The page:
Spinoza drew a more-or-less bright line between the expression of thoughts and action. As Nadler points out (in this video), Spinoza thought the secular authority had a right to dictate how religion was publicly practiced in order to safeguard the peace. Practitioners of alternative religions should be fully free to think and say what they please, but their public rites were to be permitted only within prescribed limits. As one can see, Spinoza is in some respects a Hobbesian though he was more liberal because Hobbes, unlike Spinoza, had the sovereign serving as the arbiter of right opinion in religious and other matters — for the sake of civil peace, of course. The one time that Spinoza mentions Hobbes is in a note in his treatise: “Now reason (though Hobbes thinks otherwise) is always on the side of peace, which cannot be attained unless the general laws of the state be respected.”

Spinoza wrote:

The rites of religion and the outward observances of piety should be in accordance with the public peace and well-being, and should therefore be determined by the sovereign power alone. I speak here only of the outward observances of piety and the external rites of religion, not of piety, itself, nor of the inward worship of God, nor the means by which the mind is inwardly led to do homage to God in singleness of heart.

Moreover, Nadler says, “Spinoza does not support the absolute freedom of speech. He explicitly states that the expression of seditious ideas is not to be tolerated by the sovereign. There’s to be no protection for speech that advocates the overthrow of the government, disobedience to its laws, or harm to fellow citizens.” Citizens should be free to argue for repeal of laws, but that’s about it; they may not rebel or even express ideas that implicitly call for rebellion because it would undermine the social contract and peace. Nadler acknowledges that, despite Spinoza’s definition of seditious beliefs, the vagueness of that phrase and his notion of implicitly inciting rebellion properly trouble civil libertarians.

Nevertheless, Spinoza ends his treatise on a high note: “The safest way for a state is to lay down the rule that religion is comprised solely in the exercise of charity and justice, and that the rights of rulers in sacred, no less than in secular matters, should merely have to do with actions, but that every man should think what he likes and say what he thinks.” Not bad for 1677.

Spinoza knew he was entirely free in the world’s freest state. (Friends had been persecuted by the state for their ideas.) Besides not putting his name on the book, which was written in Latin rather than the vernacular, he wrote in his final paragraph:

It remains only to call attention to the fact that I have written nothing which I do not most willingly submit to the examination and approval of my country’s rulers; and that I am willing to retract anything which they shall decide to be repugnant to the laws, or prejudicial to the public good. I know that I am a man, and as a man liable to error, but against error I have taken scrupulous care, and have striven to keep in entire accordance with the laws of my country, with loyalty, and with morality.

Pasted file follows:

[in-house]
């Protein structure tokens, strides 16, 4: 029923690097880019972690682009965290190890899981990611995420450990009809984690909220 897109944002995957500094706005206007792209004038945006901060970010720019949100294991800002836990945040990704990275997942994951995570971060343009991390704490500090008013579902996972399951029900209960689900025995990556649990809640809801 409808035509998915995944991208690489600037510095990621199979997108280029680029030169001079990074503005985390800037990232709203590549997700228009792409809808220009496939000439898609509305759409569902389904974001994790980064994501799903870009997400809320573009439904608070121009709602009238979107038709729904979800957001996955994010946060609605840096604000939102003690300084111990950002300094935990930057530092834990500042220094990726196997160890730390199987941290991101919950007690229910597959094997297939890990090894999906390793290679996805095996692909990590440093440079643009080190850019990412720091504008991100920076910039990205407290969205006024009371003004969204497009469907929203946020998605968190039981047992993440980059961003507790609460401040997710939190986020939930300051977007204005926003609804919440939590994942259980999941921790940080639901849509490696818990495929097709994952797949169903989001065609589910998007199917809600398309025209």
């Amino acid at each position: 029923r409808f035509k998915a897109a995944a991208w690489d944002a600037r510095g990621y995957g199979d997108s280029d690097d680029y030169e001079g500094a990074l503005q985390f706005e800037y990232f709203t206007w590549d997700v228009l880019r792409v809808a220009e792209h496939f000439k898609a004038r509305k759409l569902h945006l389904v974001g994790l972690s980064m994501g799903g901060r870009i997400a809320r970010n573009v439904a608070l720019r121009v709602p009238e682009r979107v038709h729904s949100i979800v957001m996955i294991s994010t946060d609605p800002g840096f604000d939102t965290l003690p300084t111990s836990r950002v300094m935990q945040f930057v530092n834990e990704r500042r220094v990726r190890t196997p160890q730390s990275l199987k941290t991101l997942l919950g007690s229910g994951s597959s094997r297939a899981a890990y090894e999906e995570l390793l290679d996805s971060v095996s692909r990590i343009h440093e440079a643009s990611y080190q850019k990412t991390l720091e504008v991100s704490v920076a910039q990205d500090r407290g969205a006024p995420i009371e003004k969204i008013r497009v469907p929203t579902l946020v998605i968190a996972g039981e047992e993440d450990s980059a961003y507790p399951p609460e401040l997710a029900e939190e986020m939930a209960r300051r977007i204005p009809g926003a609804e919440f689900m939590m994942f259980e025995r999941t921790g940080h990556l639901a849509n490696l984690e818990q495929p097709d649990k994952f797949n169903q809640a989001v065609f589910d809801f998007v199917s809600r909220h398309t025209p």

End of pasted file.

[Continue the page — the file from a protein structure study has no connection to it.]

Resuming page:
Whatever his limits, we have much to learn from and admire about Spinoza, especially these days.

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Are We Sure It Can’t It Happen Here?

One runs a risk whenever one cites the 20th century’s great terror states while discussing current ominous developments in the western democracies. Apparent comparisons of the United States or western and central European countries to Nazi Germany or Soviet Russia will inevitably be hooted down with accusations of alarmist conspiracy-mongering and worse, shameful ahistoricity. Nevertheless, that must not keep us from noticing and pointing to contemporary events that bear an eerie resemblance, however slight, to things that went on in those totalitarian terror states. Such regimes don’t spring up overnight. They emerge, and looking at history, we can see that their more or less gradual emergence have telltale signs that we would do well to keep an eye out for. We can’t rest comfortably with the cliche that “it can’t happen here.” Yes, we run the risk of overinterpreting events, but perhaps that is better than underinterpreting them.

America today (though this is not new) is a place where the embers of fear of the outsider are being vigorously fanned from the very top of the political system. This is too clear to need substantiation. Just reread Donald Trump’s announcement of his candidacy for president three years ago, then observe his subsequent speeches, tweets, and actions. How revealing is his opportunism in seizing on any act of violence by an immigrant — “legal” or “illegal” — as though it were the rule rather than an anomaly! His not-so-subtle message is that all outsiders, and not just actual proven perpetrators, are by nature capable of atrocities against Americans and that those who have abstained until now can’t be trusted to continue their nonviolent ways. It’s not that they have the burden of proving their peaceful intentions; rather, it’s that they can never prove themselves trustworthy and thus eligible to live among us.